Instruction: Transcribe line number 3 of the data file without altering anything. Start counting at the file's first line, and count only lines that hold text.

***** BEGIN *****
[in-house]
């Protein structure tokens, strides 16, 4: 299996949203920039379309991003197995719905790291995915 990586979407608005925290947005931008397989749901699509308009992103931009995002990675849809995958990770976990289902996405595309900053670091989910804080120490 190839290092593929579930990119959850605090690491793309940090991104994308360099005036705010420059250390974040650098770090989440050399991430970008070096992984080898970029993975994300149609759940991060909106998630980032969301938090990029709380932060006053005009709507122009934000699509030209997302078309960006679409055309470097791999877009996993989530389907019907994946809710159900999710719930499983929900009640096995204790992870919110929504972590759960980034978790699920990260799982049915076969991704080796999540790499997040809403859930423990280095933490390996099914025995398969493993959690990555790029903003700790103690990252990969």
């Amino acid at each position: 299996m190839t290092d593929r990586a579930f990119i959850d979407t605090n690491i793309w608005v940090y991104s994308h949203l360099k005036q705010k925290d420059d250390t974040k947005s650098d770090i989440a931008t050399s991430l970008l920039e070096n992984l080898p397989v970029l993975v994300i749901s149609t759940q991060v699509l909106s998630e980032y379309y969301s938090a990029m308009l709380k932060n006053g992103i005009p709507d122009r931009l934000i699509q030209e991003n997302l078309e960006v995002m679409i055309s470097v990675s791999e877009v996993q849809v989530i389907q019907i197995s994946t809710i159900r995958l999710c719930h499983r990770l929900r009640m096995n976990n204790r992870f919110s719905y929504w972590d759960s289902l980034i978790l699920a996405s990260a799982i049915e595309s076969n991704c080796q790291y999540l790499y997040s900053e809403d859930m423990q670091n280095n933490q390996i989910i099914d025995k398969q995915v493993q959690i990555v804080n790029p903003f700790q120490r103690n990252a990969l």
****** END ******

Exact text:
């Amino acid at each position: 299996m190839t290092d593929r990586a579930f990119i959850d979407t605090n690491i793309w608005v940090y991104s994308h949203l360099k005036q705010k925290d420059d250390t974040k947005s650098d770090i989440a931008t050399s991430l970008l920039e070096n992984l080898p397989v970029l993975v994300i749901s149609t759940q991060v699509l909106s998630e980032y379309y969301s938090a990029m308009l709380k932060n006053g992103i005009p709507d122009r931009l934000i699509q030209e991003n997302l078309e960006v995002m679409i055309s470097v990675s791999e877009v996993q849809v989530i389907q019907i197995s994946t809710i159900r995958l999710c719930h499983r990770l929900r009640m096995n976990n204790r992870f919110s719905y929504w972590d759960s289902l980034i978790l699920a996405s990260a799982i049915e595309s076969n991704c080796q790291y999540l790499y997040s900053e809403d859930m423990q670091n280095n933490q390996i989910i099914d025995k398969q995915v493993q959690i990555v804080n790029p903003f700790q120490r103690n990252a990969l």